Men should realize that there are limits with TRT since many people imagine it to be a miracle that turns back the clock. “Their impact is far smaller than most men understand,” says Dr. Hayes.

A study in the New England Journal examined how TRT affected 790 men aged 65 and older regarding their sexual health and vitality. One year of TRT versus a placebo improved sexual function, including erectile capacity, activity, and desire. A measure of TRT’s impact on vitality and walking speed was not affected by the TRT treatment, but the mood of participants improved slightly.

Utilizing TRT

Gel application or injection is the most common method for TRT. You spread a ketchup packet-sized amount of gel daily over the upper arms, shoulders, and thighs. Injections are usually administered every two weeks via the buttocks.

Both methods have their advantages. Using gel reduces the variability of testosterone levels. According to Dr. Hayes, men should avoid close skin contact with women before and after the testosterone treatment because testosterone can cause hair growth and acne.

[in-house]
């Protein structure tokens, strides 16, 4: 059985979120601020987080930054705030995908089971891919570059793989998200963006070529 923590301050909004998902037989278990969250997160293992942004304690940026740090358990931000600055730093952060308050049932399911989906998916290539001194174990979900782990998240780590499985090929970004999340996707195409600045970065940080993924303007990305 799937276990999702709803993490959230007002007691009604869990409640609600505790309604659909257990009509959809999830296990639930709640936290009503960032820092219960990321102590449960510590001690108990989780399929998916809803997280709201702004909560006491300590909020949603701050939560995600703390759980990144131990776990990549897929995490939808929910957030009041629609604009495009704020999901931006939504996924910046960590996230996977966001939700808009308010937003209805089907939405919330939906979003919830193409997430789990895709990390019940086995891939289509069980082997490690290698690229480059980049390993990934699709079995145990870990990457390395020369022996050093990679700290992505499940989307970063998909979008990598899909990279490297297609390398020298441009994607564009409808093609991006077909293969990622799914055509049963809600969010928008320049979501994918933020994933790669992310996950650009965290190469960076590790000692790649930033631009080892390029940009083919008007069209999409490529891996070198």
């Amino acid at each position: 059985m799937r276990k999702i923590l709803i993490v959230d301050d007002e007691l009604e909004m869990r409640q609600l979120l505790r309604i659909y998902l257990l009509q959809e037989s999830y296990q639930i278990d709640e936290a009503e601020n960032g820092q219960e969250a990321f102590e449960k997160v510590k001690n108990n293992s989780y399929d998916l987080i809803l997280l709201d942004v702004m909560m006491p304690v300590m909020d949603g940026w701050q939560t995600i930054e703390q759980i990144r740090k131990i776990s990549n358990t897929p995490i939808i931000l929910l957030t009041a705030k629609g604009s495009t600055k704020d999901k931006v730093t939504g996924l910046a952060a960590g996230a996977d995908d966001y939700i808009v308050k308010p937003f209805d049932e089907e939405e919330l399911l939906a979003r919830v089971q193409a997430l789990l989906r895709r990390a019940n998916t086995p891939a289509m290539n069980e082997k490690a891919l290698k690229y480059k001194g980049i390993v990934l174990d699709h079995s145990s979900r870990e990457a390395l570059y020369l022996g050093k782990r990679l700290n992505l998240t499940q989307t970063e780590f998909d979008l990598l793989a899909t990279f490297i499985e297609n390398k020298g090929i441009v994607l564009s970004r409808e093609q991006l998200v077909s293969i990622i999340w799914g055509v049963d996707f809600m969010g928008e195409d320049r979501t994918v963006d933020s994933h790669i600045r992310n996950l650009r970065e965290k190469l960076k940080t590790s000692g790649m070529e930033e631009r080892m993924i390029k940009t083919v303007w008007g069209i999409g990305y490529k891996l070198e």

When testosterone is injected, its levels may be elevated for a few days and gradually fall afterward. Roller-coaster effects can occur, in which energy and mood levels spike and then plateau.

Symptoms usually take between four and six weeks to improve in men, although muscle strength and tone may increase between three and six months after symptoms start improving.

It is not always necessary to take TRT for life. As a result, you should try a different treatment and have a revaluation with your physician if the issue that lowered your testosterone levels in the first place resolves, advises Dr. Hayes.

As always, with any prescribed treatment or therapy, you should always consult with a physician-supervised TRT service.